So, what was it all for? It appears that MyMacca’s rewards program was developed for one main objective, data. McDonald’s CEO Chris Kempczinski revealed McDonald’s only has access to “5 per cent of…customers where [they] actually know who…the customer [is], what…they [bought and] what [they bought] previously” and are looking to utilise the loyalty program to increase this number to 40 per cent (Valentine, 2022).

Data + Value = Loyalty

Loyalty programs are an excellent strategy to gain consumer information, particularly zero-party data, enabling businesses to develop a single view of the customer, in addition to a range of valuable insights including:

  • Behavioural data: which channels have they interacted with? (e.g., eDM clicks)
  • Preferential data: which type of products do members prefer?
  • Transactional data: how much do members usually spend and how often do they visit?
  • Personal data: What is their name/email/mobile?
  • Demographic data: What is their gender/employment status/age?
  • Generational data: How do different generations (e.g., Millennial vs Gen Z) interact with the program?
  • Geographic data: Where are they and how close are they to an available reward?

Such data can be used to enhance personalisation efforts across all areas including:

  • Personalised communications to drive open/click rates
  • Develop relevant and targeted offers to heighten engagement
  • Segment and tailor rewards to the right people to maximise redemption

Personalisation is essential to the success of loyalty programs as it delivers a deeper level of meaning, improves program relevancy and maximises the success of conversion.

So, are you too late to the points party?

As we have uncovered, the key to loyalty program success is in its ability to deliver value to the customer. The format is often irrelevant and not all business models can support the provision of a credits or cashback model.

The essential concept of ‘member value’ itself has shifted in recent years from its once transactionally centred nature. Customers now more than ever associate increased value with heightened convenience, enhanced personalisation, exceptional customer service and recognition.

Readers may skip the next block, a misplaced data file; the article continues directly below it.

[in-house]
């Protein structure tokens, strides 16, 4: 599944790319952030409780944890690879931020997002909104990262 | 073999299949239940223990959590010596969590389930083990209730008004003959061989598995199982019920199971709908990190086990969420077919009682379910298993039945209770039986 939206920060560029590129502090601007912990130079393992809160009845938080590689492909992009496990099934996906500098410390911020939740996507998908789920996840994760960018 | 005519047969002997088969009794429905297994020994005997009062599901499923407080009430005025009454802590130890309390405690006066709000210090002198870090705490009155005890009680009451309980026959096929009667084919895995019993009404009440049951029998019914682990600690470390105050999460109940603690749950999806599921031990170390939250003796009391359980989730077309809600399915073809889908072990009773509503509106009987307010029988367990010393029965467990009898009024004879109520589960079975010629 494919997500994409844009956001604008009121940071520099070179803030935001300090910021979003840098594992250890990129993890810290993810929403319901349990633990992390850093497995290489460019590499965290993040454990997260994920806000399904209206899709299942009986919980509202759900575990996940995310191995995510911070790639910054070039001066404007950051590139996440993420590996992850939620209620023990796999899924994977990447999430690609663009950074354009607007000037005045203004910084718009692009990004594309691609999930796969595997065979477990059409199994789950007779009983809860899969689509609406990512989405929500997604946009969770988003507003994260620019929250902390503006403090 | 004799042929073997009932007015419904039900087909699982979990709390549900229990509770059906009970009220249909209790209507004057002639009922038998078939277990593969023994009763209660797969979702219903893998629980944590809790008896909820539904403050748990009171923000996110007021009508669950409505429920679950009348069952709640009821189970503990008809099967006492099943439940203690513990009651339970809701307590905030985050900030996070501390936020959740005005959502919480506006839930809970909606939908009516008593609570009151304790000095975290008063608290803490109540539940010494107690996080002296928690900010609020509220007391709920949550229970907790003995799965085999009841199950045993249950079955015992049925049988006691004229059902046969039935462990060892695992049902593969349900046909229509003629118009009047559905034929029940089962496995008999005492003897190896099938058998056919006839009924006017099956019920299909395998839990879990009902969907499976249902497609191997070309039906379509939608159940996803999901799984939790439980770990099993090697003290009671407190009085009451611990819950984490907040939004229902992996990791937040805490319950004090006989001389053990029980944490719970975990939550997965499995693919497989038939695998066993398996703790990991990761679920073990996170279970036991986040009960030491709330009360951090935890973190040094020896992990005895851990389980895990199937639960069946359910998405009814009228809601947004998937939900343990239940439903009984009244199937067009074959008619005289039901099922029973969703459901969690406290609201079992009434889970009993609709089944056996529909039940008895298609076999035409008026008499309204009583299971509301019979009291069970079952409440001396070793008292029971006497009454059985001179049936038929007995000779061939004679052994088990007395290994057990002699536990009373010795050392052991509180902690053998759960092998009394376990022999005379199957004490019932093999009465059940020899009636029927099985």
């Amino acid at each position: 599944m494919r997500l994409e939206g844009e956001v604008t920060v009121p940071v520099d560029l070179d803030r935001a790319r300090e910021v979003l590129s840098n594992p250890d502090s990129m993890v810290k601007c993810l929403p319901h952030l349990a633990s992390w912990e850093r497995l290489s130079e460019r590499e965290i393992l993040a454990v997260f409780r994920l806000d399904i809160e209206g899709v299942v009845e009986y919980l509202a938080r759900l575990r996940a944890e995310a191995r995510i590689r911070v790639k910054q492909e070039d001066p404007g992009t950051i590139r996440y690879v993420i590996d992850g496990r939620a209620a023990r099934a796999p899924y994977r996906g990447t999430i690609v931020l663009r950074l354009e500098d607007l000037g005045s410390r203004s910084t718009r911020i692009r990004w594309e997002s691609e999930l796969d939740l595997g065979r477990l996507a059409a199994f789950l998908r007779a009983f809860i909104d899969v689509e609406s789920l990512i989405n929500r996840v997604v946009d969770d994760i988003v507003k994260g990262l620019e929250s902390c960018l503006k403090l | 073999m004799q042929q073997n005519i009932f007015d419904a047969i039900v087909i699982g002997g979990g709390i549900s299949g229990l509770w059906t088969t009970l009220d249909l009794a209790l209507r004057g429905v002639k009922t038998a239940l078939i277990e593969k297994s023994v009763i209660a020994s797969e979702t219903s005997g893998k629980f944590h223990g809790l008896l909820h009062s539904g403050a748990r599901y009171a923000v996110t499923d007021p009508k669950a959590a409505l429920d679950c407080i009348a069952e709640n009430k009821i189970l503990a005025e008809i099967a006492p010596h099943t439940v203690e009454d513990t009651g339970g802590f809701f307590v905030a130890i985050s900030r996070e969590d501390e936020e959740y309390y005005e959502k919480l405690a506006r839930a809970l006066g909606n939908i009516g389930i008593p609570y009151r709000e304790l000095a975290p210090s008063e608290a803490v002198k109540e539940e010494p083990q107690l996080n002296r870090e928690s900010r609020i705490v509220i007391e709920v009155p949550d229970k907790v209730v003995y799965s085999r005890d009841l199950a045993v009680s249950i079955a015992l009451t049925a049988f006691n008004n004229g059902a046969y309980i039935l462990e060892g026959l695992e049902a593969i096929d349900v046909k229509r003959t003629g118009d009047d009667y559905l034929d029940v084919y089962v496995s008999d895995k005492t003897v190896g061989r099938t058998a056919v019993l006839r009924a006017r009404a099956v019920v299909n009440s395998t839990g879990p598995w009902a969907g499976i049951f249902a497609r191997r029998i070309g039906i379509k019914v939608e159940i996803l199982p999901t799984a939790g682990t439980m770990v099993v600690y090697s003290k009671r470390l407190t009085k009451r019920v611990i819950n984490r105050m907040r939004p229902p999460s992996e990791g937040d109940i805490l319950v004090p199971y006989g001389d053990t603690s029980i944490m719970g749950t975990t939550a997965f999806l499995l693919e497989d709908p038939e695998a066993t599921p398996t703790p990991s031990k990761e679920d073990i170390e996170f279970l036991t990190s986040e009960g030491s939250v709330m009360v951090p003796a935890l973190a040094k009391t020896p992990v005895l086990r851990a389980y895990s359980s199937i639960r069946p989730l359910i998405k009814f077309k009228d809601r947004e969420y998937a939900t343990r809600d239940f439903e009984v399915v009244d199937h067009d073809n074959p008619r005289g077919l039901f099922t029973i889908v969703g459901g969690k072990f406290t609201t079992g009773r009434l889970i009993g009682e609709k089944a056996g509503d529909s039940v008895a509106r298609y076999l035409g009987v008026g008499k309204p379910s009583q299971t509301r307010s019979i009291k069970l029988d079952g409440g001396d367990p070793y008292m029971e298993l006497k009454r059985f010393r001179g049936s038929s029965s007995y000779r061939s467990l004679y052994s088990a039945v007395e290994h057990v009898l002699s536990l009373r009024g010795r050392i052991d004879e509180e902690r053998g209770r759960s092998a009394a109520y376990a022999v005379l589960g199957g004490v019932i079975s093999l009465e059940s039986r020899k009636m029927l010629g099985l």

Therefore, the simple answer is, no, you’re not too late. However, one mustn’t neglect the core elements that make a loyalty program successful when designing a points-based program.

Not sure if a points program is the right loyalty program for you? Contact the experts at Loyalty & Reward Co.


  1. Chung, F, 2016, ‘Rewards points ‘to be gone in five years’, accessed 28 June 2022, <>
  2. Cashrewards, 2016, ‘Loyalty points programs will be “gone in 5 Years’, accessed 28 June 2022, <>
  3. Hanifin, B, 2019, ‘Are Loyalty Points Really Dead?’, accessed 28 June 2022, <>
  4. Valentine, M, 2022, ‘McDonald’s new loyalty scheme has ‘exceeded expectations’ as digital sales jump’, accessed 10 June 2022, <>

<a href="" target="_self">Amy Gavagnin</a>

Amy Gavagnin

Amy is a Senior Strategy Consultant at Loyalty & Reward Co, the leading loyalty consulting firm. Loyalty & Reward Co design, implement and operate the world’s best loyalty programs for the world’s best brands. She has worked in various areas of marketing, previously supporting departments at Westfield Scentre Group and Harvey Norman Commercial Division. Amy applies her skills across all aspects of the business, including promotional campaign management as well as loyalty program design, strategy development, and market research.​